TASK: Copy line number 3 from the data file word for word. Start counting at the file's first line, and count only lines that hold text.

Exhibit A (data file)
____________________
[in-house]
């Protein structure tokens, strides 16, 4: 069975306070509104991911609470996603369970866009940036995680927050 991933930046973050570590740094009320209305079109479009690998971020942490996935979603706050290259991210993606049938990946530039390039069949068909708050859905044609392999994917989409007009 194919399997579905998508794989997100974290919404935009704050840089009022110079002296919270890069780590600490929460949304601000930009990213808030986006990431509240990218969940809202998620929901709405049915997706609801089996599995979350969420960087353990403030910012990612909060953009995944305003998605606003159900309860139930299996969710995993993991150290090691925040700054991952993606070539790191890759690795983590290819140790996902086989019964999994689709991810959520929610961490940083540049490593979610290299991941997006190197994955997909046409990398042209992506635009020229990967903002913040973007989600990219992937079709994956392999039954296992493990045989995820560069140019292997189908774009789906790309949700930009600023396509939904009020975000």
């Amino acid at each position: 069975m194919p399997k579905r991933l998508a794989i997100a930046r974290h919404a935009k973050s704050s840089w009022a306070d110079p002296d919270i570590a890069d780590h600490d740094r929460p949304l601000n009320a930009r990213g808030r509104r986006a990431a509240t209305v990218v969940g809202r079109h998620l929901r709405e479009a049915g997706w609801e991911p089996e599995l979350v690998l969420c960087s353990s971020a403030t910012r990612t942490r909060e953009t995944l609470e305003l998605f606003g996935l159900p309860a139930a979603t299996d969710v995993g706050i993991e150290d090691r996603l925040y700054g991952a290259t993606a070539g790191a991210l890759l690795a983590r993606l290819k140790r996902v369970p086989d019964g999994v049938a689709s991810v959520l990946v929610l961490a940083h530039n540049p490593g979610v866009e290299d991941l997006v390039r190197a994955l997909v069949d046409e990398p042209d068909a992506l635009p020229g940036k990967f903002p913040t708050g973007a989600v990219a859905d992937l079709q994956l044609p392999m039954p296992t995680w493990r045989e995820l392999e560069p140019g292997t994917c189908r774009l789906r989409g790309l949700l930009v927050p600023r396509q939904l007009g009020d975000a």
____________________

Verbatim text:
């Amino acid at each position: 069975m194919p399997k579905r991933l998508a794989i997100a930046r974290h919404a935009k973050s704050s840089w009022a306070d110079p002296d919270i570590a890069d780590h600490d740094r929460p949304l601000n009320a930009r990213g808030r509104r986006a990431a509240t209305v990218v969940g809202r079109h998620l929901r709405e479009a049915g997706w609801e991911p089996e599995l979350v690998l969420c960087s353990s971020a403030t910012r990612t942490r909060e953009t995944l609470e305003l998605f606003g996935l159900p309860a139930a979603t299996d969710v995993g706050i993991e150290d090691r996603l925040y700054g991952a290259t993606a070539g790191a991210l890759l690795a983590r993606l290819k140790r996902v369970p086989d019964g999994v049938a689709s991810v959520l990946v929610l961490a940083h530039n540049p490593g979610v866009e290299d991941l997006v390039r190197a994955l997909v069949d046409e990398p042209d068909a992506l635009p020229g940036k990967f903002p913040t708050g973007a989600v990219a859905d992937l079709q994956l044609p392999m039954p296992t995680w493990r045989e995820l392999e560069p140019g292997t994917c189908r774009l789906r989409g790309l949700l930009v927050p600023r396509q939904l007009g009020d975000a």